Middle schools across the country are suspending children with alarming frequency, particularly in some large urban school districts, where numerous schools suspend a third or more of their black male students in
a given year, according to a new study by education researchers Daniel J. Losen and Russell Skiba, and published today by the Southern Poverty Law Center.
The study found that African-American children are suspended far more frequently than white children, in general, with especially high racial differences in middle school, causing them to miss valuable class time during a crucial period in their academic and social development.
In a national sample of more than 9,000 middle schools, 28.3 percent of black males, on average, were suspended at least once during a school year, nearly three times the 10 percent rate for white males. Black females were suspended more than four times as often as white females (18 percent vs. 4 percent).
For all students in the schools examined, the suspension rate was 11.2 percent. Hispanic males faced a 16.3 percent risk of suspension.
In 18 urban districts examined more closely, the average suspension rate for all students was 22.2 percent, double the average for all districts. The study found that 175 middle schools in these districts suspended more than one third of their black male students. Of those, 84 suspended more than half the black males enrolled. Schools with high rates of suspension were also found for other racial groups.
The report – Suspended Education: Urban Middle Schools in Crisis – can be read here.
Losen is a senior education law and policy associate at the Civil Rights Project at the University of California Los Angeles. Skiba is director of the Equity Project at Indiana University’s Center for Evaluation and Education Policy.
"It’s clear from these findings that zero-tolerance policies are pushing too many children out of school at a critical point in their education and are having a disproportionate impact on students of color," said Marion Chartoff, a senior SPLC staff attorney specializing in education issues.
The study adds to a growing body of research questioning the fairness and effectiveness of zero-tolerance polices, which often mandate suspensions for specified offenses.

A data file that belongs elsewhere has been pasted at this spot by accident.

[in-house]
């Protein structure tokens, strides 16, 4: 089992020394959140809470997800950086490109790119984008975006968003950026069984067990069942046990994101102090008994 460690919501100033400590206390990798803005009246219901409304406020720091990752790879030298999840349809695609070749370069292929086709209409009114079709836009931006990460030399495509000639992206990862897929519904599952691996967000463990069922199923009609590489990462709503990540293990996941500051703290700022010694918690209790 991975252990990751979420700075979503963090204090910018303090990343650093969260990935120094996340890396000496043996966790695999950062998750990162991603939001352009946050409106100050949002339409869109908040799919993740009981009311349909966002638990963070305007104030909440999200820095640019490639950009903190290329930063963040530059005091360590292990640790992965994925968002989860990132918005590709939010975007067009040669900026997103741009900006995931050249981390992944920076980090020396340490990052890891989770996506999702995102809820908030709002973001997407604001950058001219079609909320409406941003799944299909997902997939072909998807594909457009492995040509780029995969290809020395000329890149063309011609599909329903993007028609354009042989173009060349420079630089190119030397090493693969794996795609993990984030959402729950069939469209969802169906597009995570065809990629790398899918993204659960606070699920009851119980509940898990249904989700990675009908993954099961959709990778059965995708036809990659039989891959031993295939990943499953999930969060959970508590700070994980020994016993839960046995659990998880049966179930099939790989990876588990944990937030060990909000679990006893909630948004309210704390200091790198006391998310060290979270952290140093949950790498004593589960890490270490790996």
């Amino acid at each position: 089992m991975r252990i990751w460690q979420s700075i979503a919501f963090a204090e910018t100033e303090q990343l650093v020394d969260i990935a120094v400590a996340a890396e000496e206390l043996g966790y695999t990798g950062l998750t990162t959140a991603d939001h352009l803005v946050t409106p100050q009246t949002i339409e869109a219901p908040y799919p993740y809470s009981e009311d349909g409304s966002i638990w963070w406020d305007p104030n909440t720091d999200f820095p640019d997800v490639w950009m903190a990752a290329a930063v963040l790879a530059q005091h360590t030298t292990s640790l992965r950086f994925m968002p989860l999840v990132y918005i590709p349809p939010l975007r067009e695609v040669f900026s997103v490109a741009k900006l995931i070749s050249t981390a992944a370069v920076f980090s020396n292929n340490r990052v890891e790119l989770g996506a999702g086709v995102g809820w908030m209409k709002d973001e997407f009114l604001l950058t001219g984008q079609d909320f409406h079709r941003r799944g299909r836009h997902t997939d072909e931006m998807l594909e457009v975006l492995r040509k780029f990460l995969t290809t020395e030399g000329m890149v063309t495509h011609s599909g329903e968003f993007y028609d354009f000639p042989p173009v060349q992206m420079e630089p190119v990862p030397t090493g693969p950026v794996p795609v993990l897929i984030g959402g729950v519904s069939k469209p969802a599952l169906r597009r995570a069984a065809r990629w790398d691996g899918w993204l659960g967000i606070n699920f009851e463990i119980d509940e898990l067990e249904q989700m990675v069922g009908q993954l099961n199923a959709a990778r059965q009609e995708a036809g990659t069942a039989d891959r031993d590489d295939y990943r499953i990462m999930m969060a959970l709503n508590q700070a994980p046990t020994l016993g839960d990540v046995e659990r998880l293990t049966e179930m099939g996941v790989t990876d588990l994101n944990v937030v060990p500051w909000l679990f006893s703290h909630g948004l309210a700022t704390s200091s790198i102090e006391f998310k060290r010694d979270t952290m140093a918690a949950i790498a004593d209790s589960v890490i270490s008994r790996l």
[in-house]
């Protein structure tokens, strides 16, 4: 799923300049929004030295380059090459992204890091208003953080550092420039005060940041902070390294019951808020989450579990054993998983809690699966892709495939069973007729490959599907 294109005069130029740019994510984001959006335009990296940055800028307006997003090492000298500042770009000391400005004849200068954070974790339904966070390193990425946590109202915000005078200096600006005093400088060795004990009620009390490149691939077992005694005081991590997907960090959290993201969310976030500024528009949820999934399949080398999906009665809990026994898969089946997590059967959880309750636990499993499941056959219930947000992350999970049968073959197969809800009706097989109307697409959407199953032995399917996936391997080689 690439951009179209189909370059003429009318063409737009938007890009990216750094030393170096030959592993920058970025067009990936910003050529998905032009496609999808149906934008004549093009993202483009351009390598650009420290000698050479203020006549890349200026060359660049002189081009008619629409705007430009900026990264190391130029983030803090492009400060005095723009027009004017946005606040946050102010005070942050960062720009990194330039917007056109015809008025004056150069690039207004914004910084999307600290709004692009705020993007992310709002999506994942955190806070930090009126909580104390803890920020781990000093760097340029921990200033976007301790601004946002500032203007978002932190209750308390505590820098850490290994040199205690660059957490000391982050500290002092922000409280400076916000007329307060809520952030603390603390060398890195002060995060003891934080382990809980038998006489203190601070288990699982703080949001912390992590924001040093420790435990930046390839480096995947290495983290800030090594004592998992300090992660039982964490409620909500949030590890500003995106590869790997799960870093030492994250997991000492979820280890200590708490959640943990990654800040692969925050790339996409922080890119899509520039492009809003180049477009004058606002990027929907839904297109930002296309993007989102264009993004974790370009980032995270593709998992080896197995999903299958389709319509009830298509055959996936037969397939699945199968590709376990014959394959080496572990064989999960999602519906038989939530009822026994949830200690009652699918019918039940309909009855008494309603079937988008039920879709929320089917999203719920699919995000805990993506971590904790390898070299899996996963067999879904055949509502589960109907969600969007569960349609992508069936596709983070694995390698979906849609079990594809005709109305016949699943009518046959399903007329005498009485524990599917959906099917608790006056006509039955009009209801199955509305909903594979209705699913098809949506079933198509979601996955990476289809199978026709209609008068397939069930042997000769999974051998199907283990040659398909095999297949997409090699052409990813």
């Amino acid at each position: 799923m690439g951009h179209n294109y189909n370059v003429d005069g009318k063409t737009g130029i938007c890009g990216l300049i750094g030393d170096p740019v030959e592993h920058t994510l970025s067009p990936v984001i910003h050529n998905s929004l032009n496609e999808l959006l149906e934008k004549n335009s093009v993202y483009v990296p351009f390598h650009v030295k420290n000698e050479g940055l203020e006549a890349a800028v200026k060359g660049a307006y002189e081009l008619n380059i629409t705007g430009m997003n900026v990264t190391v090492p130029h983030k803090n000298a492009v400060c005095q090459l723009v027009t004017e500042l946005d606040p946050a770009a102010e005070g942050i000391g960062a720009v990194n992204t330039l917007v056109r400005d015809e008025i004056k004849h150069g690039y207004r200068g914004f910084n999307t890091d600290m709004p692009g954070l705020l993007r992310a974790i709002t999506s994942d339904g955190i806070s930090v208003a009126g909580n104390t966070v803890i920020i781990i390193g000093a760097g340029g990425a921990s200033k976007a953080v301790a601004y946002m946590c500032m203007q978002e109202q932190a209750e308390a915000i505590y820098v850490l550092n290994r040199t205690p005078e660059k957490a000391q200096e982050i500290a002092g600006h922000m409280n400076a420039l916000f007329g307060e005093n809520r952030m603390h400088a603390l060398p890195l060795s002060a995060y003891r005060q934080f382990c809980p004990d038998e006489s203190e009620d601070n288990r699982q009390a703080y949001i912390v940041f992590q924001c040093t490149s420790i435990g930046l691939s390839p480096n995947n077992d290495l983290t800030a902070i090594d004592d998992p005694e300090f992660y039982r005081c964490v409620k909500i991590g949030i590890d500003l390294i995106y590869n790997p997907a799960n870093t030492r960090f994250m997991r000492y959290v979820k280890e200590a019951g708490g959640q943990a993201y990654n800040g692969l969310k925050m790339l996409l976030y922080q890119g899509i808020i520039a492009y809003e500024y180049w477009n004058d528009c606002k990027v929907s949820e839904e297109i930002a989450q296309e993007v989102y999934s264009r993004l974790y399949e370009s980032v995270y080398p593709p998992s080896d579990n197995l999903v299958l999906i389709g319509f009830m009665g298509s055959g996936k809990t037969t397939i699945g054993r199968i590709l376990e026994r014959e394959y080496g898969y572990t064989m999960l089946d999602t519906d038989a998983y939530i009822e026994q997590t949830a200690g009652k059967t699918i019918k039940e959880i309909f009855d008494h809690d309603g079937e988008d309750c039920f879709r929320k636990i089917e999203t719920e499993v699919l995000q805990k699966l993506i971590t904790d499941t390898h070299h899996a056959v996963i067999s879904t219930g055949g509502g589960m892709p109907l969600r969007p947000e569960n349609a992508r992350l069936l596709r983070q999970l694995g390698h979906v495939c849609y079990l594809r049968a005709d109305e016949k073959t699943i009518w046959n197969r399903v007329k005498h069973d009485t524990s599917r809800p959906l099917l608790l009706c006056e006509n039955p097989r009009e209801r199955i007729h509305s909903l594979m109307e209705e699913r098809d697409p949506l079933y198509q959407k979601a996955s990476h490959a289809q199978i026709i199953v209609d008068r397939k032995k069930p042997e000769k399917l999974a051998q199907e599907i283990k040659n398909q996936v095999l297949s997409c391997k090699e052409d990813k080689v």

"As the number of suspensions for kids of all races and all grades has risen dramatically, the gap between suspension rates for blacks and whites has more than tripled – from about 3 percentage points in the 1970s to over 10 percentage points today,” Losen said. “The incredibly high frequency of suspension use in urban middle schools, and the large numbers of youth of color who miss school as a result, is rarely discussed in debates about what we must do to improve our schools."
The researchers focused on middle schools because studies suggest that suspensions in those grades may have significant, long-term repercussions for students and because few previous studies have separated middle school data from that for all grades, masking the extraordinarily high frequency of suspension in middle schools.
Using 2006 data from the U.S. Department of Education’s (DOE) Office for Civil Rights – the most recent data available – the study examined suspensions in approximately 9,220 middle schools in every state in the country. This data was used to calculate the percentage of a given racial or ethnic group suspended at least once during a school year.
Most of the 18 urban districts studied had several schools that suspended more than 50 percent of a given racial/gender group. In the Palm Beach County, Fla., school district, for example, the suspension rate for black males was 53 percent. The Milwaukee, Wis., school district had a suspension rate of 52 percent for black females.
"The study shows very high rates of discipline for black students in some of our large urban districts," Skiba said. "The important policy question this raises is whether we as a society are comfortable with putting this many students out of school, especially since we know about the negative effects of being out of school."
An earlier study of all out-of-school suspensions in one state found only 5 percent were issued for disciplinary incidents typically considered serious or dangerous, such as possession of weapons or drugs. The remaining 95 percent were either categorized as “disruptive behavior" or "other."
The study released today also notes there is, in general, no evidence that racial disparities in school discipline are the result of higher rates of disruption among black students.
The study recommends that policymakers pay much closer attention to school suspensions at the school and district level and use this information as part of school and district evaluations. Further, the U.S. Department of Education should identify and address unlawful discrimination, and federal law should require an increase in the collection and reporting of school suspension and related discipline data, especially data that looks at both race and gender. This data could help identify schools with high suspension rates for review, as well as determine the need to provide technical assistance on effective alternatives to suspension for schools in crisis.